***Remember to breathe***

Yoga For Lazy Days – Part Five

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Feeling Bleh? Try this one…

4) If it isn’t already, Viparita Karani will become a heavenly staple in your yoga practice for those times when you’ve been run off your feet and your legs and feet are swollen and sore. Getting the blood rushing out of them and new blood flowing in will remove the pain and reinvigorate you in about 10 minutes. One of the best things about this pose is that you get to do it lying down. At its most basic, It also requires nothing more than a wall and a bed or the floor, so you can do it without needing any yoga equipment.

Eve Johnson in Viparita Karani.

The image above is from Eve Johnson’s yoga blog, myfiveminuteyoga.com, which is a fantabulous resource for many more ideas for yoga poses you can add to your repertoire. Eve is using a bolster, which is a common way to do the pose, but even without a bolster, you’ll feel how amazing this pose is if you hold it for at least 10 minutes.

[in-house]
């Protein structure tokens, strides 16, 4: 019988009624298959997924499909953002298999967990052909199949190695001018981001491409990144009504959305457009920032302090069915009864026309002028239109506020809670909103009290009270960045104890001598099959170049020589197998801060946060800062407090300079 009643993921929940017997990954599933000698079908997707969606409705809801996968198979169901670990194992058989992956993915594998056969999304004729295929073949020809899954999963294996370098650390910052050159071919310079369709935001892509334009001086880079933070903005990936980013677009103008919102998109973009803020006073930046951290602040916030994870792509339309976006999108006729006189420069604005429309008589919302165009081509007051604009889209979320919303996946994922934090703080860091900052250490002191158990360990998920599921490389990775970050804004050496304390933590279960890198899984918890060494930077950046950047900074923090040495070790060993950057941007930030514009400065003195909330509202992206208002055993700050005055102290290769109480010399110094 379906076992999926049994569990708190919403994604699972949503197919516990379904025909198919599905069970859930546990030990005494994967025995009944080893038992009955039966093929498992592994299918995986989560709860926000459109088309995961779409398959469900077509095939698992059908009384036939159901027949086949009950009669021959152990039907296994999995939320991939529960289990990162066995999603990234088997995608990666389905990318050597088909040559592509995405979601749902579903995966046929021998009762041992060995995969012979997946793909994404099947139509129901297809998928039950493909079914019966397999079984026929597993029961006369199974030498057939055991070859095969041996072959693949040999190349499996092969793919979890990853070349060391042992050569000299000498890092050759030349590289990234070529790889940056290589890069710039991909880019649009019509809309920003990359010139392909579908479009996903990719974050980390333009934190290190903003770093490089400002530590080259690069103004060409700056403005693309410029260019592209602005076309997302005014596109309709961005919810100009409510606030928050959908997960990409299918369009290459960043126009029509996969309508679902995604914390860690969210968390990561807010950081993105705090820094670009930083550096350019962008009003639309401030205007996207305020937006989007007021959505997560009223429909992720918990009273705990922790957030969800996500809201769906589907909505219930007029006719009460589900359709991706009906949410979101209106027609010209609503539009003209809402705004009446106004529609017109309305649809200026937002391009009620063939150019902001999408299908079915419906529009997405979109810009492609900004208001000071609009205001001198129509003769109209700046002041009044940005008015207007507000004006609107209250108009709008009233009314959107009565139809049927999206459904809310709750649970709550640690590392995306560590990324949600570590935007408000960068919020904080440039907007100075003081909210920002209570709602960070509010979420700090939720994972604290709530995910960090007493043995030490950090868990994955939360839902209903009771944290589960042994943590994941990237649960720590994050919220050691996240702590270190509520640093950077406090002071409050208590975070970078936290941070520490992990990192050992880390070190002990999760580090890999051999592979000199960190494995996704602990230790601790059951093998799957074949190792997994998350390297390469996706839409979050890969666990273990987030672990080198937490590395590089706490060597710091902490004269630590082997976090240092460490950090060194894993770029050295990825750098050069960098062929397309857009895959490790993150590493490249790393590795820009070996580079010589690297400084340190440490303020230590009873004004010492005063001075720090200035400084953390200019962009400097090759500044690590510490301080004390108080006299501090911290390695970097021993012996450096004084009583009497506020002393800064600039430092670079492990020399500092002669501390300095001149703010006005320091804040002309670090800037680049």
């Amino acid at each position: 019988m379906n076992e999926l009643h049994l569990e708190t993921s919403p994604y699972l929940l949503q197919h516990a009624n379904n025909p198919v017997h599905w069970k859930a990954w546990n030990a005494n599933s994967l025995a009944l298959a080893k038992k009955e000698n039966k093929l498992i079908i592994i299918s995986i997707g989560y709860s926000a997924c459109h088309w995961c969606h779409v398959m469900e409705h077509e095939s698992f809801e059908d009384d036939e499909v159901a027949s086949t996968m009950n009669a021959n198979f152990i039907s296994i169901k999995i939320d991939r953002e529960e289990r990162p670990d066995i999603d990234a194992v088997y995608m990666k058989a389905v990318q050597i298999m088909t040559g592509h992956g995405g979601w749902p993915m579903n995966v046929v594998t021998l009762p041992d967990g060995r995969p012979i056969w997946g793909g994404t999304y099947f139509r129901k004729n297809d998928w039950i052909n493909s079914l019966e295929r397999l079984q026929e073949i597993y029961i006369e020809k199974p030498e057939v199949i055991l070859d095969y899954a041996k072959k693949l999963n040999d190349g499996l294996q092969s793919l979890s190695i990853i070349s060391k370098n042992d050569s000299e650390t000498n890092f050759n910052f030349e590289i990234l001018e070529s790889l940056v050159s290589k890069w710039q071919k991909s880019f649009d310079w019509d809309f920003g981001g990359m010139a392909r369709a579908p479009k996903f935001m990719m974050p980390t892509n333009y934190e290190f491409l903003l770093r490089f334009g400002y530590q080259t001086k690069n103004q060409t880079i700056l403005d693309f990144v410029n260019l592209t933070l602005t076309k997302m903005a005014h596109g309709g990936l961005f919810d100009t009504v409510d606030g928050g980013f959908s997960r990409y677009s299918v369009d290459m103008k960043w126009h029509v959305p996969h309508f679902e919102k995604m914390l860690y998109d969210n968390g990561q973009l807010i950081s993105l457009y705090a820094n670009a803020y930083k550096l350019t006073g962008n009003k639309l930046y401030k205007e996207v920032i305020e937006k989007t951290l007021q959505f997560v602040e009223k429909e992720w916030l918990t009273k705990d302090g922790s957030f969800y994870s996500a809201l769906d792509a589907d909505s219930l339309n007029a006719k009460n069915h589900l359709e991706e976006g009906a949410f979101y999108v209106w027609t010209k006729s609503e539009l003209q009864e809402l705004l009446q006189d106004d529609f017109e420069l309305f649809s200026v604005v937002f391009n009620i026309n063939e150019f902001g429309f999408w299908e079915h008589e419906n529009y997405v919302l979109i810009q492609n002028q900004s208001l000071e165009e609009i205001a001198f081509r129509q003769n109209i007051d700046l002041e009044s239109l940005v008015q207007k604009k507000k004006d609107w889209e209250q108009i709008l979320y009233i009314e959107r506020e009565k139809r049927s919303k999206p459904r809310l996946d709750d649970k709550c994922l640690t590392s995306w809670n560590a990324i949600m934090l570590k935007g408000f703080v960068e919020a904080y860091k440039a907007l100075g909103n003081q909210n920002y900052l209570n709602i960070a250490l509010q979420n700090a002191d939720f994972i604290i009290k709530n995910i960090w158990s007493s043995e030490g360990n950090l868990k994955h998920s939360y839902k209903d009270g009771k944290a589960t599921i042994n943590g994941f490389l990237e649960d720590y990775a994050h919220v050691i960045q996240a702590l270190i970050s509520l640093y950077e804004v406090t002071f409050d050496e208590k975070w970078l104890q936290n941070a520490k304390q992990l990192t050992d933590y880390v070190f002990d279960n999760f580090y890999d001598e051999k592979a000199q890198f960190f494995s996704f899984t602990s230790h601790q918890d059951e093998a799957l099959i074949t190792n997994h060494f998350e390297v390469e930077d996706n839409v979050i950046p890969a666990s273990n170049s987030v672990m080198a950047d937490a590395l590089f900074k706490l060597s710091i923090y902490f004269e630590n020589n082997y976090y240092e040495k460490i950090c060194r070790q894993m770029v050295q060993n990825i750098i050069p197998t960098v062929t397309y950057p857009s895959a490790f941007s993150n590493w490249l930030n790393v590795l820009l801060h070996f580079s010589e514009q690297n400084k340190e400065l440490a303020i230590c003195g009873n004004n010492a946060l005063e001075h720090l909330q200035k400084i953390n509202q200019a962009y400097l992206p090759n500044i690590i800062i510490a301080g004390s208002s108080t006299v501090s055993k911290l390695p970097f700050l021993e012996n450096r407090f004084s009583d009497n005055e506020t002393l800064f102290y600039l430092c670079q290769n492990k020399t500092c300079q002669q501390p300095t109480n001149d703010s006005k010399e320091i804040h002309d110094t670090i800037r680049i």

Benefits: Regulates blood pressure; helps treat ear and eye ailments as well as stress-related headaches; relieves asthma, bronchitis and throat infections; alleviates arthritis and cervical spondylosis; relieves indigestion, diarrhea and nausea; prevents varicose veins.

***Remember to breathe***

 

Yoga for Lazy Days – Part Four

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Feeling Bleh? Try this…

4) Baddhakonasana lends itself very well to a lazy day because it’s partially active and involves sitting in a comfortable position. But don’t be fooled — there’s a lot of good happening in this pose. And who doesn’t want lots of benefits without a lot of work?

The work you want to be doing in this pose is elongating evenly through the side body, pressing the soles of your feet together, and attempting to move your thighs lower to the ground. To start you need to sit on enough height for your knees to be lower than your hips and have a downward tendency. You can facilitate this downward movement by resting or gently pressing your hands down against your knees. If you’re quite open, you may need no height at all. Five minutes in this pose is excellent.